I plaster a smile on my face and try to look thrilled that our team is winning when really my mind is as far away from the game on TV as it can be.

“What’s got into you?” Martin eyes me as he plucks an olive out of a bowl of the coffee table.

“Nothing, just busy at work.” I shrug.

“You’re a shit liar, you know that?” Martin says as he reaches for another olive. “Although you do good snacks. Suppose I should have expected as such from a posh old dude.”

“Watch who you’re calling old,” I say, launching the remote at him.

He catches it in one hand and laughs.

“And I’m not posh.”

“You studied at Oxford,” Martin says, as though this proves his point. “You had terribly posh boat races for fun. The rest of us went to the local pub and got twatted on cheap lager.”

“Nice use of the English language there, my friend.” I shake my head with a chuckle.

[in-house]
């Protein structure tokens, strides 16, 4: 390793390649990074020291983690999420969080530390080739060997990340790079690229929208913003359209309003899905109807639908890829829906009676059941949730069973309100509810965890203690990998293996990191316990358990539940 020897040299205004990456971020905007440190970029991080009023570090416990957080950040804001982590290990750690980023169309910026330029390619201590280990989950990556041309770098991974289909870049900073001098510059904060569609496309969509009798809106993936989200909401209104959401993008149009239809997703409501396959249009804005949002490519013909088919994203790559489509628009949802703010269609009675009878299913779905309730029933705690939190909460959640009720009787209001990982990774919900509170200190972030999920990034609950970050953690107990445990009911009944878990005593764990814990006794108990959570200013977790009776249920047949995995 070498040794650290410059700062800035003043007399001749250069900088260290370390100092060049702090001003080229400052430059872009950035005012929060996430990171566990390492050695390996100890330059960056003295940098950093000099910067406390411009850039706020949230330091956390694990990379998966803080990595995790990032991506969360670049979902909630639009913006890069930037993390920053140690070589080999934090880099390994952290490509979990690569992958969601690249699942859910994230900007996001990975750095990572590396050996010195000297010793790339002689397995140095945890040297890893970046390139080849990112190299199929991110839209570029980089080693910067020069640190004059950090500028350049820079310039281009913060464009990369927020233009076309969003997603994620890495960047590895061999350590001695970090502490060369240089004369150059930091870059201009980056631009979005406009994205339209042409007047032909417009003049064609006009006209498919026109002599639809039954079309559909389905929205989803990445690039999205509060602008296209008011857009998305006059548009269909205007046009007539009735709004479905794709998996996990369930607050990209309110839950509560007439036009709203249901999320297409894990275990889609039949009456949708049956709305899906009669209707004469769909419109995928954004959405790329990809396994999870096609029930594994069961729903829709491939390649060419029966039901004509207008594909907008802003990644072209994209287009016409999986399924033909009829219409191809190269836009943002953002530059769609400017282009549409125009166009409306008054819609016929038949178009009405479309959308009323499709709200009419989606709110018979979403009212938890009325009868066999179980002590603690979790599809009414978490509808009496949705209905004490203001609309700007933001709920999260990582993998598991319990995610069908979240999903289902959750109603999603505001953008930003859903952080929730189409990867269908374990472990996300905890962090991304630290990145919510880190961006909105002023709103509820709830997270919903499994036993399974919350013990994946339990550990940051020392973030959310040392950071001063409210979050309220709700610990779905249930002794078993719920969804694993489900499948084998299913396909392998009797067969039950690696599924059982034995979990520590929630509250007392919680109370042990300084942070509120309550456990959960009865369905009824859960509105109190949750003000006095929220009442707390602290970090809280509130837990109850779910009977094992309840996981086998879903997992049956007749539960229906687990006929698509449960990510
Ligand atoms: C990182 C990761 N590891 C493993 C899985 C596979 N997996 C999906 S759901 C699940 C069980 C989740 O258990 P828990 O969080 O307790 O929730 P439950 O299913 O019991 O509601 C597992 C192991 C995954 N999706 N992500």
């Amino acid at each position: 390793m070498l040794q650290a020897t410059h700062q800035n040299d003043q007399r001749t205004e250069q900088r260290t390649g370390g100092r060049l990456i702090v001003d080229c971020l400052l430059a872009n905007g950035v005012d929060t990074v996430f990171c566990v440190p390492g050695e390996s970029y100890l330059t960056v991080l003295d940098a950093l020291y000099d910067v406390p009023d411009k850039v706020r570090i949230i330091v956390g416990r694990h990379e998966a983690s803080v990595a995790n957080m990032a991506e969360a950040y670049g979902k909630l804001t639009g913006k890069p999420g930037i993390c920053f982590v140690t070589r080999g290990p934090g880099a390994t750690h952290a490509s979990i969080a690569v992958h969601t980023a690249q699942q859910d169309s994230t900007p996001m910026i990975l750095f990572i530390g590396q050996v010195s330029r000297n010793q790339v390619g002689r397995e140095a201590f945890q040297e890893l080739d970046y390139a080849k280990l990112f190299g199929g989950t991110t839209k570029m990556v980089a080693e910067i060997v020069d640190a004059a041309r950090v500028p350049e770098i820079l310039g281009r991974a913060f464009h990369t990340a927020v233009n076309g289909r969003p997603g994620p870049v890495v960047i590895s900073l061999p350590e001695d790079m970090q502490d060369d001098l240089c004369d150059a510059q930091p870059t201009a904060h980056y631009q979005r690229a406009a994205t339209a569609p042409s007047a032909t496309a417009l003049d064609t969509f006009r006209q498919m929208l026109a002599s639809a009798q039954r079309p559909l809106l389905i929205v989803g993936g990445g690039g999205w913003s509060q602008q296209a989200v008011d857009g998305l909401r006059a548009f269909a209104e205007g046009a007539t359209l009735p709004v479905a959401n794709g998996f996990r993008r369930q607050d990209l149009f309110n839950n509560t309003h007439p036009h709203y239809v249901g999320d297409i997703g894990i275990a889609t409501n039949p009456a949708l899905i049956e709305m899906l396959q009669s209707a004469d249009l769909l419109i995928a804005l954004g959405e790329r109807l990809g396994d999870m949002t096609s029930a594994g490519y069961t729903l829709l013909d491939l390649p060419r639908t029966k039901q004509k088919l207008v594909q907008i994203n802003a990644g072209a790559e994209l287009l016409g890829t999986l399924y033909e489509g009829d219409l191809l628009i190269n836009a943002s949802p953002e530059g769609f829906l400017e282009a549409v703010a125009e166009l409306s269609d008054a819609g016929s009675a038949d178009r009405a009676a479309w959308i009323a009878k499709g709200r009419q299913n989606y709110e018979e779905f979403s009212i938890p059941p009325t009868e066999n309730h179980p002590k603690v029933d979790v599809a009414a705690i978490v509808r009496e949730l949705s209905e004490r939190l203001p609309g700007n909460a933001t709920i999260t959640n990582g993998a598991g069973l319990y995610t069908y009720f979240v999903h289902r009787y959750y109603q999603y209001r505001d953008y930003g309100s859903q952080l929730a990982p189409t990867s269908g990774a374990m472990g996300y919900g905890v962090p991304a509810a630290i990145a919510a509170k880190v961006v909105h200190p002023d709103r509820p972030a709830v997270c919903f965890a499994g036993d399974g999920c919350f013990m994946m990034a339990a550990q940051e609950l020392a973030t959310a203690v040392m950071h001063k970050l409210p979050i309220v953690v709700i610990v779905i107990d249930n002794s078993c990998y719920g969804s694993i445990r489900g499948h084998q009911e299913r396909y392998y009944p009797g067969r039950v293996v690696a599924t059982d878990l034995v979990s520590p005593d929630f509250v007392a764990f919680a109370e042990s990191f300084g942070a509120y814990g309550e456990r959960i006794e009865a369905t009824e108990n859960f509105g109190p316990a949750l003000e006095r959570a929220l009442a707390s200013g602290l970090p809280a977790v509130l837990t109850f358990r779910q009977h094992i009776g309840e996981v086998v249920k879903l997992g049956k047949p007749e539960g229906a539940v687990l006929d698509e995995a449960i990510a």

“At least I can talk about stuff, you know, like a normal person. You should try it sometime.”

I lift my gaze to his face. He’s got one eyebrow raised in amusement.

“Fine,” I cross my arms over my chest, “what do you want to talk about?”

“How about, why you look like you can smell shit?”

“What are you talking about?”

He points at me. “That look on your face. Yes, that one you’re doing now.”

“This is just my face, Martin.”

He ignores me and carries on. “You’ve got your forehead all creased, and you’re glaring like you want to kill someone. You’ll deepen those wrinkles if you keep it up.”

I let out a low chuckle. “You’re a cheeky fucker. Remind me why we’re friends again?”

“You feel sorry for me because I have cancer,” he fires back.

I stretch my arms above my head and sink back into the sofa.

“Don’t flatter yourself. Your cancer’s smaller than a pea now. You’re not going anywhere soon. Not unless you say I’ve got wrinkles again, then I’ll kill you myself.”